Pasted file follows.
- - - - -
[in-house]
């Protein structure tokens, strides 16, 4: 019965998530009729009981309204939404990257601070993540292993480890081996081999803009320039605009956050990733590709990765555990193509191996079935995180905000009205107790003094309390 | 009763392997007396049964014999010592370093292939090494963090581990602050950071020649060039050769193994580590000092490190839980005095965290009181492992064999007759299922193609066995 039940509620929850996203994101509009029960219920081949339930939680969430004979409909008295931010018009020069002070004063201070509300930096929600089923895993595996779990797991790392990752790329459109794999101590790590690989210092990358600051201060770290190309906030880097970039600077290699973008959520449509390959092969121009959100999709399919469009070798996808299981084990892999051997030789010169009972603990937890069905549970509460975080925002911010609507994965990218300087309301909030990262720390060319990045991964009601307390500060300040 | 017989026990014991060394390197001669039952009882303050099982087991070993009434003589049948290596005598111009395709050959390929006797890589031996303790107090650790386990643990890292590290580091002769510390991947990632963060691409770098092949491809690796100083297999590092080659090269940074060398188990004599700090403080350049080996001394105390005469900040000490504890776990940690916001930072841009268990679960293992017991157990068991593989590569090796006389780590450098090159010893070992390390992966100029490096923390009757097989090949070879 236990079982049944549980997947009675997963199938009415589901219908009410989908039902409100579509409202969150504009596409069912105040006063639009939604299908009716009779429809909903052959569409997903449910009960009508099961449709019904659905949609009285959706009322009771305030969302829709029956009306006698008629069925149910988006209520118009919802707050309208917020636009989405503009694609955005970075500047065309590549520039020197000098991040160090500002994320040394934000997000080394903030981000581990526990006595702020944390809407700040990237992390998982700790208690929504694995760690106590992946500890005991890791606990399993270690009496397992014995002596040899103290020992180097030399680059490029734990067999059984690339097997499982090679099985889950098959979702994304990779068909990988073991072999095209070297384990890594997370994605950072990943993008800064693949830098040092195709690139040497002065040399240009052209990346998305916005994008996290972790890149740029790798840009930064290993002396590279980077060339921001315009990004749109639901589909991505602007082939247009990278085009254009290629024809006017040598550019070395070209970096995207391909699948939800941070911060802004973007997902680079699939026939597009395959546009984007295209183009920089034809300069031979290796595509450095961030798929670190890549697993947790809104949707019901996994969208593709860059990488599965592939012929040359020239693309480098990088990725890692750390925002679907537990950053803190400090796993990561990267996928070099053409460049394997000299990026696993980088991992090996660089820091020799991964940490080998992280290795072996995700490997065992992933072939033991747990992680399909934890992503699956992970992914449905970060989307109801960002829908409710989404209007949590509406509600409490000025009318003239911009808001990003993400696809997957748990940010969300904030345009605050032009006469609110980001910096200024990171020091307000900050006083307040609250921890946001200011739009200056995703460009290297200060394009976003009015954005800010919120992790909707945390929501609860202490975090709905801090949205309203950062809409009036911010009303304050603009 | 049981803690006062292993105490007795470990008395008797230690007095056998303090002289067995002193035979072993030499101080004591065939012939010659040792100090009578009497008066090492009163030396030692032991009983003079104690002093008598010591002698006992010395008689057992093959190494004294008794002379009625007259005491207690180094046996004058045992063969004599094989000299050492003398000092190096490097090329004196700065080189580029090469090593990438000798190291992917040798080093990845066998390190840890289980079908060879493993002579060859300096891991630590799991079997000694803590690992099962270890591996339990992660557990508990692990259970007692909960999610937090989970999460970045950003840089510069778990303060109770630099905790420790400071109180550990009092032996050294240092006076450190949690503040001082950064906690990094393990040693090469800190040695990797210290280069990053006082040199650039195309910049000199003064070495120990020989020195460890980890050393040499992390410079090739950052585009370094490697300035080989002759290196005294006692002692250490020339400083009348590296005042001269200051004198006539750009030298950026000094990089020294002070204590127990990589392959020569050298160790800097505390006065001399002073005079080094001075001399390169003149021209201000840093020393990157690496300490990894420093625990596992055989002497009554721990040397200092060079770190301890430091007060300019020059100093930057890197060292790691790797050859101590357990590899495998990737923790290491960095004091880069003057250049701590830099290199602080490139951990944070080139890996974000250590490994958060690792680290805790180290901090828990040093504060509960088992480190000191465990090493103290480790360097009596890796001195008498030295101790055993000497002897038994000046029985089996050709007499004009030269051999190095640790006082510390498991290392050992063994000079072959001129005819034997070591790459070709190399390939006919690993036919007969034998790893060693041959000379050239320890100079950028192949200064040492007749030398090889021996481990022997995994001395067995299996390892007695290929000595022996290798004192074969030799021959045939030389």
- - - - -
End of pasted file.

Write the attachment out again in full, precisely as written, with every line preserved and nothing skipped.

[in-house]
């Protein structure tokens, strides 16, 4: 019965998530009729009981309204939404990257601070993540292993480890081996081999803009320039605009956050990733590709990765555990193509191996079935995180905000009205107790003094309390 | 009763392997007396049964014999010592370093292939090494963090581990602050950071020649060039050769193994580590000092490190839980005095965290009181492992064999007759299922193609066995 039940509620929850996203994101509009029960219920081949339930939680969430004979409909008295931010018009020069002070004063201070509300930096929600089923895993595996779990797991790392990752790329459109794999101590790590690989210092990358600051201060770290190309906030880097970039600077290699973008959520449509390959092969121009959100999709399919469009070798996808299981084990892999051997030789010169009972603990937890069905549970509460975080925002911010609507994965990218300087309301909030990262720390060319990045991964009601307390500060300040 | 017989026990014991060394390197001669039952009882303050099982087991070993009434003589049948290596005598111009395709050959390929006797890589031996303790107090650790386990643990890292590290580091002769510390991947990632963060691409770098092949491809690796100083297999590092080659090269940074060398188990004599700090403080350049080996001394105390005469900040000490504890776990940690916001930072841009268990679960293992017991157990068991593989590569090796006389780590450098090159010893070992390390992966100029490096923390009757097989090949070879 236990079982049944549980997947009675997963199938009415589901219908009410989908039902409100579509409202969150504009596409069912105040006063639009939604299908009716009779429809909903052959569409997903449910009960009508099961449709019904659905949609009285959706009322009771305030969302829709029956009306006698008629069925149910988006209520118009919802707050309208917020636009989405503009694609955005970075500047065309590549520039020197000098991040160090500002994320040394934000997000080394903030981000581990526990006595702020944390809407700040990237992390998982700790208690929504694995760690106590992946500890005991890791606990399993270690009496397992014995002596040899103290020992180097030399680059490029734990067999059984690339097997499982090679099985889950098959979702994304990779068909990988073991072999095209070297384990890594997370994605950072990943993008800064693949830098040092195709690139040497002065040399240009052209990346998305916005994008996290972790890149740029790798840009930064290993002396590279980077060339921001315009990004749109639901589909991505602007082939247009990278085009254009290629024809006017040598550019070395070209970096995207391909699948939800941070911060802004973007997902680079699939026939597009395959546009984007295209183009920089034809300069031979290796595509450095961030798929670190890549697993947790809104949707019901996994969208593709860059990488599965592939012929040359020239693309480098990088990725890692750390925002679907537990950053803190400090796993990561990267996928070099053409460049394997000299990026696993980088991992090996660089820091020799991964940490080998992280290795072996995700490997065992992933072939033991747990992680399909934890992503699956992970992914449905970060989307109801960002829908409710989404209007949590509406509600409490000025009318003239911009808001990003993400696809997957748990940010969300904030345009605050032009006469609110980001910096200024990171020091307000900050006083307040609250921890946001200011739009200056995703460009290297200060394009976003009015954005800010919120992790909707945390929501609860202490975090709905801090949205309203950062809409009036911010009303304050603009 | 049981803690006062292993105490007795470990008395008797230690007095056998303090002289067995002193035979072993030499101080004591065939012939010659040792100090009578009497008066090492009163030396030692032991009983003079104690002093008598010591002698006992010395008689057992093959190494004294008794002379009625007259005491207690180094046996004058045992063969004599094989000299050492003398000092190096490097090329004196700065080189580029090469090593990438000798190291992917040798080093990845066998390190840890289980079908060879493993002579060859300096891991630590799991079997000694803590690992099962270890591996339990992660557990508990692990259970007692909960999610937090989970999460970045950003840089510069778990303060109770630099905790420790400071109180550990009092032996050294240092006076450190949690503040001082950064906690990094393990040693090469800190040695990797210290280069990053006082040199650039195309910049000199003064070495120990020989020195460890980890050393040499992390410079090739950052585009370094490697300035080989002759290196005294006692002692250490020339400083009348590296005042001269200051004198006539750009030298950026000094990089020294002070204590127990990589392959020569050298160790800097505390006065001399002073005079080094001075001399390169003149021209201000840093020393990157690496300490990894420093625990596992055989002497009554721990040397200092060079770190301890430091007060300019020059100093930057890197060292790691790797050859101590357990590899495998990737923790290491960095004091880069003057250049701590830099290199602080490139951990944070080139890996974000250590490994958060690792680290805790180290901090828990040093504060509960088992480190000191465990090493103290480790360097009596890796001195008498030295101790055993000497002897038994000046029985089996050709007499004009030269051999190095640790006082510390498991290392050992063994000079072959001129005819034997070591790459070709190399390939006919690993036919007969034998790893060693041959000379050239320890100079950028192949200064040492007749030398090889021996481990022997995994001395067995299996390892007695290929000595022996290798004192074969030799021959045939030389």